What are viral hemorrhagic fevers?
Viral hemorrhagic fevers (VHFs) refer to a group of illnesses caused by several families of viruses. In general, the term "viral hemorrhagic fever" is used to describe a severe condition in which multiple organ systems in the body are affected. Typically, the vascular (blood vessel) system is damaged, and the body loses its ability to control bleeding. Some types of hemorrhagic fever viruses cause relatively mild illnesses; others cause severe, life-threatening disease.
How are hemorrhagic fever viruses grouped?VHFs are caused by viruses of four distinct families:
- Arenaviruses (Lassa fever and New World arenaviruses, such as Argentine hemorrhagic fever and Bolivian hemorrhagic fever)
- Filoviruses (Ebola hemorrhagic fever and Marburg hemorrhagic fever)
- Bunyaviruses (Crimean-Congo hemorrhagic fever, Rift Valley fever, hantavirus pulmonary syndrome, and hemorrhagic fever with renal syndrome)
- Flaviviruses (dengue, yellow fever, Omsk hemorrhagic fever, and Kyasanur Forest disease)
These virus families share a number of features:
- They are all RNA viruses, and all are covered in a fatty coating, making them susceptible to detergents and disinfectants.
- The viruses live and breed within an animal or insect, called the natural reservoir or host.
- The viruses are restricted to the geographic areas where their host species live.
- Humans are not the natural reservoir for any of these viruses. Humans are infected when they come into contact with infected hosts. However, with the exceptions of Rift Valley fever, most hantaviruses, and all the flaviviruses, if humans do become infected, they can spread the virus to one another.
- Human cases or outbreaks of hemorrhagic fevers caused by these viruses rarely occur. An outbreak cannot be easily predicted.
- With a few exceptions, there is no cure or established drug treatment for VHFs.
In rare cases, other viral and bacterial infections can cause a hemorrhagic fever; scrub typhus is an example.
What carries viruses that cause viral hemorrhagic fevers?
Most viruses associated with VHFs naturally exist in an animal (primarily rodents) or insect host and are therefore termed zoonotic. The viruses reproduce and are maintained within their host, usually without causing illness. They are totally dependent on their hosts for reproduction and overall survival. Examples of reservoir hosts include the mulitmammate rat, cotton rat, deer mouse, house mouse, and other field rodents. Ticks and mosquitoes serve as insect vectors - insects that can spread the virus - for some of the illnesses. The hosts of some viruses, such as Ebola and Marburg viruses, are unknown.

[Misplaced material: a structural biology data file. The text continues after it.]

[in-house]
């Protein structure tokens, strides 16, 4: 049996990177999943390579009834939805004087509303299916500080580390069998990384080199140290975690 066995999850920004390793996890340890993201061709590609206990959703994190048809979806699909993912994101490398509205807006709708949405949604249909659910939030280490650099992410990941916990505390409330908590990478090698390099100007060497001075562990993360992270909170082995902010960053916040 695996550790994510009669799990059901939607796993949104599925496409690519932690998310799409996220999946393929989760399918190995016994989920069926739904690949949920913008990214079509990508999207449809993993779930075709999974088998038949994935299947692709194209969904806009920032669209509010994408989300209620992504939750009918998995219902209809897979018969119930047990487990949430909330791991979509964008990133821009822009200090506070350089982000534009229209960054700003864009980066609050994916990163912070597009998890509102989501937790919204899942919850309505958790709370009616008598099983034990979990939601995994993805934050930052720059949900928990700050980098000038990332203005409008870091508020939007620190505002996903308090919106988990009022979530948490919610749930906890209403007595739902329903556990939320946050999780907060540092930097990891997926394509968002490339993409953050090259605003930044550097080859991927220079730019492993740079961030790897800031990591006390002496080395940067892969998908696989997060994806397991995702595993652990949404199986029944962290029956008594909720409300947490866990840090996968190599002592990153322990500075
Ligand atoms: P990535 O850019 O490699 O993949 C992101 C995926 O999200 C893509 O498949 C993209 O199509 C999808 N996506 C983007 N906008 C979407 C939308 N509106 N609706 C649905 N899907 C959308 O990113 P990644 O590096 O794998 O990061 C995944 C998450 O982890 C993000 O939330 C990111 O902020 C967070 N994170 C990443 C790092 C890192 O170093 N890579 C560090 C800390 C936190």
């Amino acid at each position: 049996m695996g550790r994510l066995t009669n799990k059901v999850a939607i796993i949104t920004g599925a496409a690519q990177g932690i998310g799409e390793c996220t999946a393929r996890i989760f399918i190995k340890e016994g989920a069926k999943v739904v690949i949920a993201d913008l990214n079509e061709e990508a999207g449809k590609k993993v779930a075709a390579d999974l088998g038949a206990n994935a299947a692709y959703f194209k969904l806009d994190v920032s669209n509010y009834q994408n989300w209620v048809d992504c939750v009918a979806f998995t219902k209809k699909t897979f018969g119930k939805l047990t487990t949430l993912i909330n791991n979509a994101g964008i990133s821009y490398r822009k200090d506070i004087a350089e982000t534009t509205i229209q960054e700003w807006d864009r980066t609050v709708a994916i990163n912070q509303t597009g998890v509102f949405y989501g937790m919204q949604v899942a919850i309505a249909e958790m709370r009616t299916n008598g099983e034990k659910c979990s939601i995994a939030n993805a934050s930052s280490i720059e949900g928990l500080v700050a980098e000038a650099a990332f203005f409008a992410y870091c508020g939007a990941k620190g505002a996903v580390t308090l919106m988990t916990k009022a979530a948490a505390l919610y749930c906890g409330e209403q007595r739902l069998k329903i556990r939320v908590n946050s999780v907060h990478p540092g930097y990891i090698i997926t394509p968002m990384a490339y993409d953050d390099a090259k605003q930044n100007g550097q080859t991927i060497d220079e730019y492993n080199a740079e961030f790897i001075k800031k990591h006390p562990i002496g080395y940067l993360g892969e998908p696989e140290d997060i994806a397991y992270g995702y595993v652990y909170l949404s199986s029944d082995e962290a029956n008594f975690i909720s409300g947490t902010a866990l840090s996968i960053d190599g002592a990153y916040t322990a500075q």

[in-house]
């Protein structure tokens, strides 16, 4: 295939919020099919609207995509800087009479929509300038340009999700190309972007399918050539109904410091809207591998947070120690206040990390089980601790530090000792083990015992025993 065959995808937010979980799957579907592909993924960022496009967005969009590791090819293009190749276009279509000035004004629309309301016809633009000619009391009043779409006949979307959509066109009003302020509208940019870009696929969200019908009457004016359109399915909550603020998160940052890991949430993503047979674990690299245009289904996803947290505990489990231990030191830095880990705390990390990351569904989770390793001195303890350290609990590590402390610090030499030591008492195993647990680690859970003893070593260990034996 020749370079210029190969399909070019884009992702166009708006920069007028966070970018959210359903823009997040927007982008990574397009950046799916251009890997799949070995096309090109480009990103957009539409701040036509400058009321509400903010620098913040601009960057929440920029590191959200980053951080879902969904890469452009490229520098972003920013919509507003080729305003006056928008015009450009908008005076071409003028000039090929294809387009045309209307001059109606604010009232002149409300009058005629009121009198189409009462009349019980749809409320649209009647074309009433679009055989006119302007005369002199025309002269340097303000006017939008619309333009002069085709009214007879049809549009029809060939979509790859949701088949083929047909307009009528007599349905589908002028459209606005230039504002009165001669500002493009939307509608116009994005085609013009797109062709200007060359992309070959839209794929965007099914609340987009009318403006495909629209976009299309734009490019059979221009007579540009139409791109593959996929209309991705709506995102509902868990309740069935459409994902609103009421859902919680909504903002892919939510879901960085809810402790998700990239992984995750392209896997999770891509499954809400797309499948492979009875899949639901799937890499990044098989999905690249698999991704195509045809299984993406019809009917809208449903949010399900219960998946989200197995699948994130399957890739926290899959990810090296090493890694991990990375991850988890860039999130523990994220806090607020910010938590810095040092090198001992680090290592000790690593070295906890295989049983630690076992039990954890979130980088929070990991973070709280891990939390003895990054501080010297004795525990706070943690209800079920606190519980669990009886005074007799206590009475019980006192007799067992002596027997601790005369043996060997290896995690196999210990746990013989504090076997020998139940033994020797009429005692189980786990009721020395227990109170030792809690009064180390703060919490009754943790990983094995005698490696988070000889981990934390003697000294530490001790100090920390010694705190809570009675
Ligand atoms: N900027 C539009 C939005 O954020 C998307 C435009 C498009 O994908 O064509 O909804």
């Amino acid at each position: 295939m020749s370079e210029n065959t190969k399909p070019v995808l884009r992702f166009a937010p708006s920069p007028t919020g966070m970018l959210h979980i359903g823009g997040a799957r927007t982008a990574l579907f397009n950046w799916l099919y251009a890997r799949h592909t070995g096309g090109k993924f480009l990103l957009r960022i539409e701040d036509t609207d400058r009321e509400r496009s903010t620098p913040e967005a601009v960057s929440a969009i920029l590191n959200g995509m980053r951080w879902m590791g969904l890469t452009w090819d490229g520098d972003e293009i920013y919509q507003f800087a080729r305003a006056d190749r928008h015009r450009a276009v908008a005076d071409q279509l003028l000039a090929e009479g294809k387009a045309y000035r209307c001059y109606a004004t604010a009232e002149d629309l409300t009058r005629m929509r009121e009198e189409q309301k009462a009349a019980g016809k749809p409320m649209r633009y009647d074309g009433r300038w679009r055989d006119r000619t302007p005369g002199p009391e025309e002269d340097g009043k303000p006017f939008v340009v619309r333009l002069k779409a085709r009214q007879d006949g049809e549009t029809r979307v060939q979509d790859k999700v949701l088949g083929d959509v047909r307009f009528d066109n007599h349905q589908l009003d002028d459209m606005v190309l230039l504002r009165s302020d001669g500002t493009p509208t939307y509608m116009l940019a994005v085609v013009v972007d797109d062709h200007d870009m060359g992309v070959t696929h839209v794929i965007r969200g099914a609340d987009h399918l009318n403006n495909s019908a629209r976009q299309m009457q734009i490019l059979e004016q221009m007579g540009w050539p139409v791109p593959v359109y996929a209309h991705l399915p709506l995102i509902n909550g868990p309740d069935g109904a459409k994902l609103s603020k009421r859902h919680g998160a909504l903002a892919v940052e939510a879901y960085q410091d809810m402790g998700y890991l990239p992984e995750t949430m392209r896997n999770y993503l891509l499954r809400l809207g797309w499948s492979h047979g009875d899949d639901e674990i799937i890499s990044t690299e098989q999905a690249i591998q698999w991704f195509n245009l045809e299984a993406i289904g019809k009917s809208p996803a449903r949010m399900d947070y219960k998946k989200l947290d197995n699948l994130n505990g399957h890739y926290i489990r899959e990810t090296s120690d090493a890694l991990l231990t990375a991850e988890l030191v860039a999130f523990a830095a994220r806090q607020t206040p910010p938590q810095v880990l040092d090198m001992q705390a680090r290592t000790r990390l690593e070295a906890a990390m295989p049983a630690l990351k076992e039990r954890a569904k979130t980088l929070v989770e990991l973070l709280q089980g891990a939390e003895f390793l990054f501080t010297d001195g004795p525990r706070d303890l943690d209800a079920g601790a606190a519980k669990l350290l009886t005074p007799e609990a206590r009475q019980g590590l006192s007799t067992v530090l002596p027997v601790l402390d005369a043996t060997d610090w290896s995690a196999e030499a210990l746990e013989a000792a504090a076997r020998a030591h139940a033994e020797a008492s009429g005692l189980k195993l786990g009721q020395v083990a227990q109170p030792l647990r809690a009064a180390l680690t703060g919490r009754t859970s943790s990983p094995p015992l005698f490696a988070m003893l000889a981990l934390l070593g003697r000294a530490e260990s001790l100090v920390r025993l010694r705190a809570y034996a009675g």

Where are cases of viral hemorrhagic fever found?
Taken together, the viruses that cause VHFs are distributed over much of the globe. However, because each virus is associated with particular host species, the virus and the disease it causes are usually seen only where the host species live(s). Some hosts live in limited areas, restricting the risk of getting VHFs caused by these viruses to those areas. Other hosts may be found throughout entire continents. Examples include the group of rodents that carries the viruses responsible for hantavirus pulmonary syndrome (HPS) in North and South America, or the different group of rodents that carries the viruses that cause hemorrhagic fever with renal syndrome (HFRS) in Europe and Asia. A few hosts are distributed nearly worldwide, such as the common rat. It can carry Seoul virus, a cause of HFRS; therefore, humans can get HFRS anywhere where the common rat is found.
People usually become infected only in areas where the host lives, but there are exceptions. In rare instances, people become infected by a host that has been exported from its native habitat. For example, the first outbreaks of Marburg hemorrhagic fever, in Marburg and Frankfurt, Germany, and in Yugoslavia, occurred when laboratory workers handled imported monkeys infected with Marburg virus.
Occasionally, a person becomes infected in an area where the virus occurs naturally and then travels elsewhere. If the virus is a type that can be spread by person-to-person contact, the traveler could infect other people. For instance, in 1996, a medical professional treating patients with Ebola hemorrhagic fever (Ebola HF) in Gabon unknowingly became infected. When he later traveled to South Africa and was treated for Ebola HF in a hospital, the virus was spread to a nurse. She became ill and died. Because more and more people travel each year, outbreaks of these diseases are becoming an increasing threat in places where they rarely, if ever, have been seen before.
If a VHF were to occur in people not known to have traveled to an affected area, the possibility of a bioterrorist attack would be considered.
How are hemorrhagic fever viruses spread?
Viruses causing hemorrhagic fever are first transmitted (spread) to humans when humans interact with the reservoir hosts or the host environment. For example, the viruses carried in rodent hosts are transmitted to humans through contact with urine, feces, saliva, or other body excretions from the infected rodents. The viruses transmitted by insects are usually spread when the vector mosquito or tick bites a human, or when a human crushes a tick. However, some of the insect vectors may first spread the virus to animals (livestock, for example). Humans then become infected when they care for or slaughter the infected animals.